Sometimes, it’s not that cut and dry. You can state things calmly, quietly, belligerently, aggressively… the list goes on. So how do you still convey your meaning yet remove the adverb?

Two ways, and they don’t have to be exclusive of each other. The first is via word choice. Someone being aggressive is going to use a different set of words than someone who is being calm, or even someone being diplomatic. An aggressive lover versus a persuasive lover — “Come here.” versus “If you come over here, I’ll make it worth your while.”

The second way can be a little more challenging, and that’s by showing your speaker’s body language. “Come here” might be accompanied by a hand on a hip and a finger curling in and out, or pointing at the spot in question. The head might be held a little higher, the chest held upright in perfect posture. Contrast that with someone trying to persuade, where the posture won’t be so assertive: the shoulders might be hunched, the head drawn down on the neck. Instead of pointing at the partner or at the space the speaker desires the listener to occupy, maybe the speaker pats the couch beside him (or her). Maybe s/he is sitting, not standing.

There are a million ways to convey body language, and of course, this is a spot — just like those darn pesky adverbs — that can trip you up. Why? How? Didn’t I just say body language is good?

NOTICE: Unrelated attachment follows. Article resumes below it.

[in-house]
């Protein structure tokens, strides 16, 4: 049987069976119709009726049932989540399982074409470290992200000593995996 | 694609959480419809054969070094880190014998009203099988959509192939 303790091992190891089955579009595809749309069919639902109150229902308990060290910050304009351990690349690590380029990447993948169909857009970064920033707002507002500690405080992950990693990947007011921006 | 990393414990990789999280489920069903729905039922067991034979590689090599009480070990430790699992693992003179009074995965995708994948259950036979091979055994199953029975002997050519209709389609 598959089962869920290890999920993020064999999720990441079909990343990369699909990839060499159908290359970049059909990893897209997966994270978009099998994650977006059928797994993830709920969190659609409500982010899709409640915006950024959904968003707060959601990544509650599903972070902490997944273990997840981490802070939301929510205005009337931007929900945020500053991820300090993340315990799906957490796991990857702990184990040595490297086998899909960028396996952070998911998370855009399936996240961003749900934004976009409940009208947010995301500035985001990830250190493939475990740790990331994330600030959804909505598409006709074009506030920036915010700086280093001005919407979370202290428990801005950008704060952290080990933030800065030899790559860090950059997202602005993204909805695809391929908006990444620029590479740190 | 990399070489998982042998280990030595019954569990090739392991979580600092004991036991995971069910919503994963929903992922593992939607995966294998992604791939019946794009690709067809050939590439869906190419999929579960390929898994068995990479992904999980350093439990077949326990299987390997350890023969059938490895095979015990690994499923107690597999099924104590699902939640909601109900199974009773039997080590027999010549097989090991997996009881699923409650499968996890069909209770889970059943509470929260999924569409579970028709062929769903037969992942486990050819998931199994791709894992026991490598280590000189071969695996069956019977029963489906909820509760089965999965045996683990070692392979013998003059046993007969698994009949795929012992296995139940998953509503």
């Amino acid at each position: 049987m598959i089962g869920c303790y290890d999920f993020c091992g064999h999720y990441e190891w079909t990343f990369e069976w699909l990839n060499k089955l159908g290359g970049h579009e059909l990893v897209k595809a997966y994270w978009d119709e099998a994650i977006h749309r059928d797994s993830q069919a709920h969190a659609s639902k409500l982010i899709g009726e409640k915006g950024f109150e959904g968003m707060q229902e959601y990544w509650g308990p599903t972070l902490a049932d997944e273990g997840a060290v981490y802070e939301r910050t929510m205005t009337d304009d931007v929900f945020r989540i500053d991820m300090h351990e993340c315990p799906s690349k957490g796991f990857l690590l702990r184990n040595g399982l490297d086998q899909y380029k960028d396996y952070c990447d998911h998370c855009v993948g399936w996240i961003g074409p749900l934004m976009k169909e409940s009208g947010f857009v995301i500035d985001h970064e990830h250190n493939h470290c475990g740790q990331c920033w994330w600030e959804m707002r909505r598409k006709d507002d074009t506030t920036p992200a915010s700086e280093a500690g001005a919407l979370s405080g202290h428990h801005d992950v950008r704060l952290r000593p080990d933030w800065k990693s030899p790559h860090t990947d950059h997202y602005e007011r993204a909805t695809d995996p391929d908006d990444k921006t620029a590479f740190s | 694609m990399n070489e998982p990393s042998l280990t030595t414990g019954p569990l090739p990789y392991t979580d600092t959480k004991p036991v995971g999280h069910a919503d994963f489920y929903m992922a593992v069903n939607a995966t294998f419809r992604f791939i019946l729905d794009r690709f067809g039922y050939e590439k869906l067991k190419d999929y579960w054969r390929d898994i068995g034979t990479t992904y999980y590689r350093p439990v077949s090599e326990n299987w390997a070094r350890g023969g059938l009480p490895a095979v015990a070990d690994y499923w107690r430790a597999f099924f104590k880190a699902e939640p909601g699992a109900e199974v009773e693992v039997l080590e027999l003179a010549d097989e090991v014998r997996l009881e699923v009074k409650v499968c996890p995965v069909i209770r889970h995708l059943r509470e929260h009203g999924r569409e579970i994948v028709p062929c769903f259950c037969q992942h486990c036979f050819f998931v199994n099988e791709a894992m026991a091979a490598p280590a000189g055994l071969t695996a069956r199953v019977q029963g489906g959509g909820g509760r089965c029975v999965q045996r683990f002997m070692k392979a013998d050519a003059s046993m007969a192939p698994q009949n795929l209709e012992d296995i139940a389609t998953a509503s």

Yes, but too much of it, or when used at the wrong time, and you’ve undermined yourself.

I know. It’s hard. It’s confusing.

Remember, folks, that writing is a CRAFT. Sometimes, what seems vitally important in the early stages of a manuscript’s development becomes fodder for the delete key later on. And often, the reverse is true as you get to know your characters and the situations they find themselves in.

So give it a try. Take a hard look at your writing. Are you a Tom Swiftly? Do you over-adverb your dialogue tags?

If you need help, you know where and how to reach me. I’m here to help, after all. And in the meantime, keep the questions and good stuff coming!

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Says the Editor: Are you Asking me or Telling me?

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So my post last week spawned some questions.

The first was about the word ASK. When do you use it, and when do you use SAID?

The author asking that is a writer of wonderful romances and women’s fiction. Her books resonate. They’re best-sellers. They win awards. And yet… she’s brave enough to ask this.